All About Linoleum

Once scorned and ripped out of homes, linoleum is now back in style. Here, a brief history.


Marmoleum by Forbo Flooring is available in a wide variety of colors that open up a world of interesting combinations and patterns.

Marmoleum by Forbo Flooring is available in a wide variety of colors that open up a world of interesting combinations and patterns.

Linoleum is made of solidified linseed oil combined with wood flour or cork dust, tree resins, ground limestone and color pigments over a burlap, jute or canvas backing. It was created in the 1860s by Englishman Frederick Walton, who patented it in 1863. The name comes from the Latin words for flax (linum), the source of linseed oil, and oil (oleum).

In its first life, linoleum was often used in hallways and kitchens. Because of its cork layer, it was easy on feet and the occasional dropped dish. Fancier versions were inlaid tile by tile but it was also available in flexible sheets. It was quiet and easy to clean. And, boy, did it have staying power. Linoleum was durable with a capital "D." In fact, folks fell out of love with it decades before it wore out. Eventually wood and vinyl flooring, which came in far more colors, took linoleum’s place as the kitchen floor of choice.



Today, linoleum is sometimes still confused with vinyl flooring, which is made with chlorinated petrochemicals, but lino’s natural ingredients make it a much more environmentally friendly choice. It's made from natural, largely renewable, materials, and there are no environmental toxins involved in its manufacturing. That, along with our love for all things retro, may explain its renewed popularity. Not to mention that lino is now available in a wide variety of very hip colors and is relatively easy to install. And new factory-applied sealer coats protect the vivid colors against dirt and stains. The product is anti-static (which means it repels dust) and is anti-allergic.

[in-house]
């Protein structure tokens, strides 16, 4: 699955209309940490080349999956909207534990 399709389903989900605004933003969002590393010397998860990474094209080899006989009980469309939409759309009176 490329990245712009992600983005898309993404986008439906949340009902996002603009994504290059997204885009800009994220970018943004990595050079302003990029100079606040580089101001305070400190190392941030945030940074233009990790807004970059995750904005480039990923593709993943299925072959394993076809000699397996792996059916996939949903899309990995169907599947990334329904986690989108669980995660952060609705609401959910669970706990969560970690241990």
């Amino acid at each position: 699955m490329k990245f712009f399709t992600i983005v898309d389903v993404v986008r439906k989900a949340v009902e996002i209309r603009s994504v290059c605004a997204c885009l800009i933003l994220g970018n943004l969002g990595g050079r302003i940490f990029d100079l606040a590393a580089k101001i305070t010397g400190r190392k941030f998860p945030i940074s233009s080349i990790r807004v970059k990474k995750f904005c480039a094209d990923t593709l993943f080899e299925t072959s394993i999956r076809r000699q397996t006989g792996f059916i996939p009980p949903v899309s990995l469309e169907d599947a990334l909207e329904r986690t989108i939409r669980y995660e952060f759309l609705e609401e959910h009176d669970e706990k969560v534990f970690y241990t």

Popular again in kitchens, mudrooms, laundry rooms, even on counters and backsplashes, linoleum also is considered a colorful choice for other rooms in the house where comfort and durability are top priorities.

Next Up

Linoleum Makes a Comeback

This practical and eco-friendly flooring is being rediscovered by homeowners.

Linoleum Flooring in the Kitchen

Linoleum is affordable, durable, easy to clean and comes in a rainbow of colors

Loving Linoleum

A retro favorite finds new life as an eco-friendly, affordable flooring choice in the bathroom.

Floor Tiles 101

Learn about seven popular varieties, and find the right fit for your flooring needs.

How to Install Natural Linoleum Flooring

Be kind to your feet and the environment with these step-by-step instructions.

Maximum Home Value Kitchen Projects: Flooring

Redoing your kitchen floors can bring major style and value points to your home. Here, get expert tips and ideas.

How to Fix a Squeaky Floor

Keep it quiet with these troubleshooting tips.

The Pros and Cons of Concrete Flooring

Low cost and unique finishes make concrete floors attractive, but they have special requirements. HGTV shares the pros and cons of concrete flooring.

How to Install Plywood Floor Tiles

Plywood is an inexpensive flooring alternative. Use a single type of wood for a standard look or use particle board for a more patterned look.

How to Install Underlayment and Laminate Flooring

These step-by-step instructions will show you how to install underlayment and flooring to get beautiful laminate flooring in any room.

Go Shopping

Refresh your home with stylish products handpicked by HGTV editors.


Follow Us Everywhere

Join the party! Don't miss HGTV in your favorite social media feeds.